Intelligence: Knowns and unknowns.

  title={Intelligence: Knowns and unknowns.},
  author={Ulric Neisser and A. Wade Boykin and Nathan Brody and Stephen J. Ceci and John C. Loehlin and Robert Perloff and Robert J. Sternberg and Susana P. Urbina},
  journal={American Psychologist},
Ulric Neisser (Chair) Gwyneth Boodoo Thomas J. Bouchard, Jr. A. Wade Boykin Nathan Brody Stephen J. Ceci Diane E Halpern John C. Loehlin Robert Perloff Robert J. Sternberg Susana Urbina Emory University Educational Testing Service, Princeton, New Jersey University of Minnesota, Minneapolis Howard University Wesleyan University Cornell University California State University, San Bernardino University of Texas, Austin University of Pittsburgh Yale University University of North Florida 

Never a dull moment.

The preceding comments on "Intelligence: Knowns and Unknowns" (Neisser et al., February 1996) reflect a wide range of viewpoints, and each deserves a reply. Because it is hardly practical to

The Cambridge Handbook of Intelligence: Intelligence in Childhood

This chapter discusses measuring of intelligence by Francis Galton, J. McK. Cattell, and Alfred Binet. Charles Spearman abhorred the program that would separate the mind into a loose confederation of

Theoretical and Technical Issues in Identifying a Factor of General Intelligence

A main thrust of Herrnstein and Murray’s The Bell Curve 1 was to describe the role of intelligence in American society, or, in particular, the role of the famous g factor originally postulated by

Bell Curve, The (Herrnstein and Murray)

The Bell Curve, published in 1994 by Harvard psychologist Richard Herrnstein and public policy analyst Charles Murray, is about the role of intelligence in US society. Its discussion of racial

Intelligence Arguments and Australian Psychology

Abstract It is hard to deny that racist views can hide behind claims about the objectivity of science, since some, perhaps too many, people have espoused such views in debates on intelligence

Intelligence Arguments and Australian psychology: A Reply to Stankov and an Alternative View

Abstract Stankov (1998) has recently suggested that Australian research on intelligence “has contributed to a racist position” (p. 53) and is also driven by a need to prove certain positions. We

Artificial General Intelligence and the Human Mental Model

This chapter applies a goal-oriented understanding of intelligence to show that humanity occupies only a tiny portion of the design space of possible minds; and the mental architectures and goals of future superintelligences need not have most of the properties of human minds.

Bright New World

The more intelligent people are, the better they are at recognizing patterns, predicting, and planning ahead, and—when facing problems—the better the authors are at solving them and at doing so fast and in smart ways.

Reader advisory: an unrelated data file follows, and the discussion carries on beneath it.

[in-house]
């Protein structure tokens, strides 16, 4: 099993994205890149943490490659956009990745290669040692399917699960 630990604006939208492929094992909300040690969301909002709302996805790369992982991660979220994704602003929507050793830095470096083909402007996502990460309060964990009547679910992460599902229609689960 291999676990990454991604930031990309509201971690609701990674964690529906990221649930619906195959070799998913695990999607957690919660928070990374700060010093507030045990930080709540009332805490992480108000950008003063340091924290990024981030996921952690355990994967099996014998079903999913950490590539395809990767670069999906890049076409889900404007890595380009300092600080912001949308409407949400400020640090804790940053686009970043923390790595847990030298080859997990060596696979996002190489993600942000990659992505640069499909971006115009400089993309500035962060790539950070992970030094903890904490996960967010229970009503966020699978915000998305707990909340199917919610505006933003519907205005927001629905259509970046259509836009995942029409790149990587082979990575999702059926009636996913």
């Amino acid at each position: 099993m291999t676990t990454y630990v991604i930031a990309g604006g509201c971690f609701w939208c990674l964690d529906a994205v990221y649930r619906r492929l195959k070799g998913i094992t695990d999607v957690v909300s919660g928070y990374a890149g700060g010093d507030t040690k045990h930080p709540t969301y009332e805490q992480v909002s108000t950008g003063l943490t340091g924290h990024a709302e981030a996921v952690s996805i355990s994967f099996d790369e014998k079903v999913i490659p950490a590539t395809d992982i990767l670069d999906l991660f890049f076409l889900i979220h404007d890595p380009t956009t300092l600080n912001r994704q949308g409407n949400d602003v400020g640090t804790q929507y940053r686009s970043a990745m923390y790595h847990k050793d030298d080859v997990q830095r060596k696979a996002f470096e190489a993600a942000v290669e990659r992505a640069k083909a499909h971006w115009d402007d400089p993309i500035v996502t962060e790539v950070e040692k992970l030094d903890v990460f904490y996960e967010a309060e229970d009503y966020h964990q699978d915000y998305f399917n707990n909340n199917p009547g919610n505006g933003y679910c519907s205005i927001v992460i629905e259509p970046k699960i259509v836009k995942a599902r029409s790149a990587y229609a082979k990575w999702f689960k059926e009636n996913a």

The Myth of Intelligence

Since the beginning of the 20th century, intelligence has been conceptualized as a qualitatively unique faculty (or faculties) with a relatively fixed quantity that individuals possess and that can



The Measurement of Intelligence

For the last four years Thorndike has so devoted himself to the investigation, that a special grant was assigned to it by the Carnegie Corporation; and his entire staff has been collaborating with him.

The mean IQ of Americans: Massive gains 1932 to 1978.

This study shows that every Stanford-Binet and Wechsler standardization sample from 1932 to 1978 established norms of a higher standard than its predecessor. The obvious interpretation of this

Language in the USA

Preface The authors Notes on symbols Introduction Charles A. Ferguson and Shirley Brice Heath Part I. American English: Introduction 1. English in our language heritage Shirley Brice Heath 2.

Morton's ranking of races by cranial capacity. Unconscious manipulation of data may be a scientific norm.

Samuel George Morton, self-styled objective empiricist, amassed the world's largest pre-Darwinian collection of human skulls, and it is shown here that his summary tables are based on a patchwork of apparently unconscious finagling.

Intelligent testing with the WISC-R

Rationally integrates arguments for and against intelligence tests to synthesize a sensible approach to the interpretation of the WISC-R. Integrates research and theory so that extrinsic factors are

Beyond IQ: A Triarchic Theory of Human Intelligence

Preface Part I. Introduction: 1. Conceptions of intelligence Part II. The Triarchic Theory: subtheories: 2. The context of intelligence 3. Experience and intelligence 4. Components of intelligence

Frames of Mind: The Theory of Multiple Intelligences

The Tenth Anniversary Edition of Intelligence explains the development of intelligence in the 21st Century through the applications of language, linguistics, mathematics, and more.

Black/white IQ differences: does age make the difference?

  • K. Vincent
  • Psychology
    Journal of clinical psychology
  • 1991
Data are presented on racial differences from the norms of the Kaufman Assessment Battery for Children, the recent renorming of the Wechsler Adult Intelligence Scale-Revised, the Stanford-Binet IV, and Raven's Progressive Matrices, and marked changes in educational and economic opportunities that have occurred in the United States in the decades since Jensen's article.

The American Indian Languages

THE admirable volume referred to below1 forms the first portion of a systematic account of the American Indian languages. It has been in preparation for many years, and has grown out of an attempt to